Friday, April 24, 2009

Blood Supply to the Lungs


The lungs receive blood via two sets of arteries : pulmonary arteries and bronchial arteries. Deoxygenated blood passed through the pulmonary trunk, which divides into a left pulmonary artery that enters the left lung and a right pulmonary artery that enters the right lung. (The pulmonary arteries are the only arteries in the body that carry deoxygenated blood). Return of the oxygenated blood to the heart occurs by way of the four pulmonary veins, which drain into the left atrium.

A unique feature of pulmonary blood vesels is their constriction in response to localized hypoxia (low O2 level). In all other body tissues, hypoxia diverts pulmonary blood from poorly ventilated areas of the lungs to well ventilated regions. This phenomenon is known as ventilation perfusion coupling because the perfusion (blood flow) to each area of the lungs matches the extent of ventilation (airflow) to alveoli in that area.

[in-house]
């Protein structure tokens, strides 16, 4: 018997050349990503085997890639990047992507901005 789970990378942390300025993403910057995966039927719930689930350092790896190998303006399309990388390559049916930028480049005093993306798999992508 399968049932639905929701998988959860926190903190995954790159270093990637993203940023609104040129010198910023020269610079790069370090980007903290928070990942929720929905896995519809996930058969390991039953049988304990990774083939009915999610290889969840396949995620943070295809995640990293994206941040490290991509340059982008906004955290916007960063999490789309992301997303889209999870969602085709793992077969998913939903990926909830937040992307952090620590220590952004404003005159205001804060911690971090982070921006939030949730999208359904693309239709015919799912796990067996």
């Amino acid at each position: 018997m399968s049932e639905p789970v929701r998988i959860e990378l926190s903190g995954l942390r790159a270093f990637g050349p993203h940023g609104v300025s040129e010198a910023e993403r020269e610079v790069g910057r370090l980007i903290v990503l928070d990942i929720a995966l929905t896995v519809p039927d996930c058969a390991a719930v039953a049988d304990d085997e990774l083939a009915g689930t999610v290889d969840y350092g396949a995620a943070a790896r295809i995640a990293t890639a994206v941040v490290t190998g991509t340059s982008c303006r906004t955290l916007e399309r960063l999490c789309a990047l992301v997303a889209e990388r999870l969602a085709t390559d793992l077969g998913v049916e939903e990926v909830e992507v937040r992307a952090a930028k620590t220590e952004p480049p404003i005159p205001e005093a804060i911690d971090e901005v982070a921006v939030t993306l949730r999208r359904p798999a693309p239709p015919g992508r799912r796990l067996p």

Bronchial arteries, which branch from the aorta, deliver oxygenated blood to the lungs. This blood mainly perfuses the walls of the bronchi and bronchioles. Connections exist between branches of the bronchial arteries and branches of the pulmonary arteries, however, and most blood returns to the heart via pulmonary veins. Some blood, however, drains into bronchial veins, branches of the azygos system, and returns to the heart via the superior vena cava.

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